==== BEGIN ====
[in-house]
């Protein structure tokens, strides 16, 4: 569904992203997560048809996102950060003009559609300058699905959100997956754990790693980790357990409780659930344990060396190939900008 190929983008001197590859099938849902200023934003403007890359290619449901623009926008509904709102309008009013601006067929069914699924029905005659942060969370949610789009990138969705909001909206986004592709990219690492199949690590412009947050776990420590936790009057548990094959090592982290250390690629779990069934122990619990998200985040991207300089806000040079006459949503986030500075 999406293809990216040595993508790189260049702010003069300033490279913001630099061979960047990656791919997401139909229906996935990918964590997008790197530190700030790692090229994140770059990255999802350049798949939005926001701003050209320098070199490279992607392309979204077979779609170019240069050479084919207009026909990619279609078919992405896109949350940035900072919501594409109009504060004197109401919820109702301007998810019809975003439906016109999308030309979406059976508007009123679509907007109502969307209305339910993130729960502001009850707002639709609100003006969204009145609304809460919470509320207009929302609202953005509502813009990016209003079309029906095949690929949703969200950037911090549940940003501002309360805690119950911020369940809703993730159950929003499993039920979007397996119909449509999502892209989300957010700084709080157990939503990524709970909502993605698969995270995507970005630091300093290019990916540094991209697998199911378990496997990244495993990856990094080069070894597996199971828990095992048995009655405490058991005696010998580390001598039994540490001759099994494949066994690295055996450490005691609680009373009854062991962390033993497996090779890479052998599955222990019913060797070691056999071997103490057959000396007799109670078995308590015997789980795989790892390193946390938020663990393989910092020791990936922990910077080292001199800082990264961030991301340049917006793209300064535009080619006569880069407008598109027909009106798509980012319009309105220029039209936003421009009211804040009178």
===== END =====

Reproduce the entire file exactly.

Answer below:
[in-house]
């Protein structure tokens, strides 16, 4: 569904992203997560048809996102950060003009559609300058699905959100997956754990790693980790357990409780659930344990060396190939900008 190929983008001197590859099938849902200023934003403007890359290619449901623009926008509904709102309008009013601006067929069914699924029905005659942060969370949610789009990138969705909001909206986004592709990219690492199949690590412009947050776990420590936790009057548990094959090592982290250390690629779990069934122990619990998200985040991207300089806000040079006459949503986030500075 999406293809990216040595993508790189260049702010003069300033490279913001630099061979960047990656791919997401139909229906996935990918964590997008790197530190700030790692090229994140770059990255999802350049798949939005926001701003050209320098070199490279992607392309979204077979779609170019240069050479084919207009026909990619279609078919992405896109949350940035900072919501594409109009504060004197109401919820109702301007998810019809975003439906016109999308030309979406059976508007009123679509907007109502969307209305339910993130729960502001009850707002639709609100003006969204009145609304809460919470509320207009929302609202953005509502813009990016209003079309029906095949690929949703969200950037911090549940940003501002309360805690119950911020369940809703993730159950929003499993039920979007397996119909449509999502892209989300957010700084709080157990939503990524709970909502993605698969995270995507970005630091300093290019990916540094991209697998199911378990496997990244495993990856990094080069070894597996199971828990095992048995009655405490058991005696010998580390001598039994540490001759099994494949066994690295055996450490005691609680009373009854062991962390033993497996090779890479052998599955222990019913060797070691056999071997103490057959000396007799109670078995308590015997789980795989790892390193946390938020663990393989910092020791990936922990910077080292001199800082990264961030991301340049917006793209300064535009080619006569880069407008598109027909009106798509980012319009309105220029039209936003421009009211804040009178």